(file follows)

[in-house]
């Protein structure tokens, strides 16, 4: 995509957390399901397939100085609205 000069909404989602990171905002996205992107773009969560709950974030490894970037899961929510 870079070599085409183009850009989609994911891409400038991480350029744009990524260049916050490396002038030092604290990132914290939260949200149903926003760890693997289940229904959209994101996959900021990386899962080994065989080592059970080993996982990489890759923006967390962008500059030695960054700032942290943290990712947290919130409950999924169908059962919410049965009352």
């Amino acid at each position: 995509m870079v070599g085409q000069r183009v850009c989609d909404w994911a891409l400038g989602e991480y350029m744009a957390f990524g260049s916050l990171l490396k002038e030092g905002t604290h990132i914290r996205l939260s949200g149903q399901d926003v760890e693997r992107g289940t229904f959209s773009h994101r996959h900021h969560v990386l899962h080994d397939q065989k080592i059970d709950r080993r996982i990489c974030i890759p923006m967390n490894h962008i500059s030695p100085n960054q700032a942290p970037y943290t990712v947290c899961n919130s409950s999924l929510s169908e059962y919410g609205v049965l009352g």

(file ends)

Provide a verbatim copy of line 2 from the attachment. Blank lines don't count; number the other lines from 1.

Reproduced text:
């Protein structure tokens, strides 16, 4: 995509957390399901397939100085609205 000069909404989602990171905002996205992107773009969560709950974030490894970037899961929510 870079070599085409183009850009989609994911891409400038991480350029744009990524260049916050490396002038030092604290990132914290939260949200149903926003760890693997289940229904959209994101996959900021990386899962080994065989080592059970080993996982990489890759923006967390962008500059030695960054700032942290943290990712947290919130409950999924169908059962919410049965009352």